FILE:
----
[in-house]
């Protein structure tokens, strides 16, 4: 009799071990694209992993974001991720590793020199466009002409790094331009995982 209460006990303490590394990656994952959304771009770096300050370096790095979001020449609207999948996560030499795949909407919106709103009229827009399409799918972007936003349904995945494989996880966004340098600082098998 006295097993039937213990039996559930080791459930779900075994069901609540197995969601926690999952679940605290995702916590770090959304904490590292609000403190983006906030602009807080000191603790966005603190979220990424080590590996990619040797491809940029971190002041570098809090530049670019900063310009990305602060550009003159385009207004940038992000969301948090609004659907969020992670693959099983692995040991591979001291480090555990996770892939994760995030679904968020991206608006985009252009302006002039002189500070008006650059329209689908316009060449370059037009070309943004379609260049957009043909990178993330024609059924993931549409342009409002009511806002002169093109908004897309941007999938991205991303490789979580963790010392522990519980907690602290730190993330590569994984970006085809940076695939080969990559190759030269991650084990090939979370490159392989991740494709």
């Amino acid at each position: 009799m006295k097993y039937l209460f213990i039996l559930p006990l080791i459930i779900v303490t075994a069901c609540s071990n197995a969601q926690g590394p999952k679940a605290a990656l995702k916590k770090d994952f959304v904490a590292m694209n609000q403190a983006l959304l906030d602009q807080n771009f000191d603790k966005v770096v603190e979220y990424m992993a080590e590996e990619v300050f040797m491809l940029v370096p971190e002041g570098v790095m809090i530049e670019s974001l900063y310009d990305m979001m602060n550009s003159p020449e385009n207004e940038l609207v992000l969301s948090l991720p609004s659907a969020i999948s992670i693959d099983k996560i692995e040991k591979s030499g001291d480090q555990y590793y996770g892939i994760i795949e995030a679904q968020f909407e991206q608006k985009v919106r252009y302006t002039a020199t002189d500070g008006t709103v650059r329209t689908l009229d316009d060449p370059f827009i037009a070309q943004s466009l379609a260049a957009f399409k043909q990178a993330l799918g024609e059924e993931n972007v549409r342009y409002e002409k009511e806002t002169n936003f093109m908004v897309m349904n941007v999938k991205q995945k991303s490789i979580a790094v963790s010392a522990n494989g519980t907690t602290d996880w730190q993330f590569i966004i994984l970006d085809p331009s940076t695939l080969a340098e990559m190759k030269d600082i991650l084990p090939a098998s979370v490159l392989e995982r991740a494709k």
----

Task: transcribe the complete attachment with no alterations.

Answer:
[in-house]
């Protein structure tokens, strides 16, 4: 009799071990694209992993974001991720590793020199466009002409790094331009995982 209460006990303490590394990656994952959304771009770096300050370096790095979001020449609207999948996560030499795949909407919106709103009229827009399409799918972007936003349904995945494989996880966004340098600082098998 006295097993039937213990039996559930080791459930779900075994069901609540197995969601926690999952679940605290995702916590770090959304904490590292609000403190983006906030602009807080000191603790966005603190979220990424080590590996990619040797491809940029971190002041570098809090530049670019900063310009990305602060550009003159385009207004940038992000969301948090609004659907969020992670693959099983692995040991591979001291480090555990996770892939994760995030679904968020991206608006985009252009302006002039002189500070008006650059329209689908316009060449370059037009070309943004379609260049957009043909990178993330024609059924993931549409342009409002009511806002002169093109908004897309941007999938991205991303490789979580963790010392522990519980907690602290730190993330590569994984970006085809940076695939080969990559190759030269991650084990090939979370490159392989991740494709």
């Amino acid at each position: 009799m006295k097993y039937l209460f213990i039996l559930p006990l080791i459930i779900v303490t075994a069901c609540s071990n197995a969601q926690g590394p999952k679940a605290a990656l995702k916590k770090d994952f959304v904490a590292m694209n609000q403190a983006l959304l906030d602009q807080n771009f000191d603790k966005v770096v603190e979220y990424m992993a080590e590996e990619v300050f040797m491809l940029v370096p971190e002041g570098v790095m809090i530049e670019s974001l900063y310009d990305m979001m602060n550009s003159p020449e385009n207004e940038l609207v992000l969301s948090l991720p609004s659907a969020i999948s992670i693959d099983k996560i692995e040991k591979s030499g001291d480090q555990y590793y996770g892939i994760i795949e995030a679904q968020f909407e991206q608006k985009v919106r252009y302006t002039a020199t002189d500070g008006t709103v650059r329209t689908l009229d316009d060449p370059f827009i037009a070309q943004s466009l379609a260049a957009f399409k043909q990178a993330l799918g024609e059924e993931n972007v549409r342009y409002e002409k009511e806002t002169n936003f093109m908004v897309m349904n941007v999938k991205q995945k991303s490789i979580a790094v963790s010392a522990n494989g519980t907690t602290d996880w730190q993330f590569i966004i994984l970006d085809p331009s940076t695939l080969a340098e990559m190759k030269d600082i991650l084990p090939a098998s979370v490159l392989e995982r991740a494709k």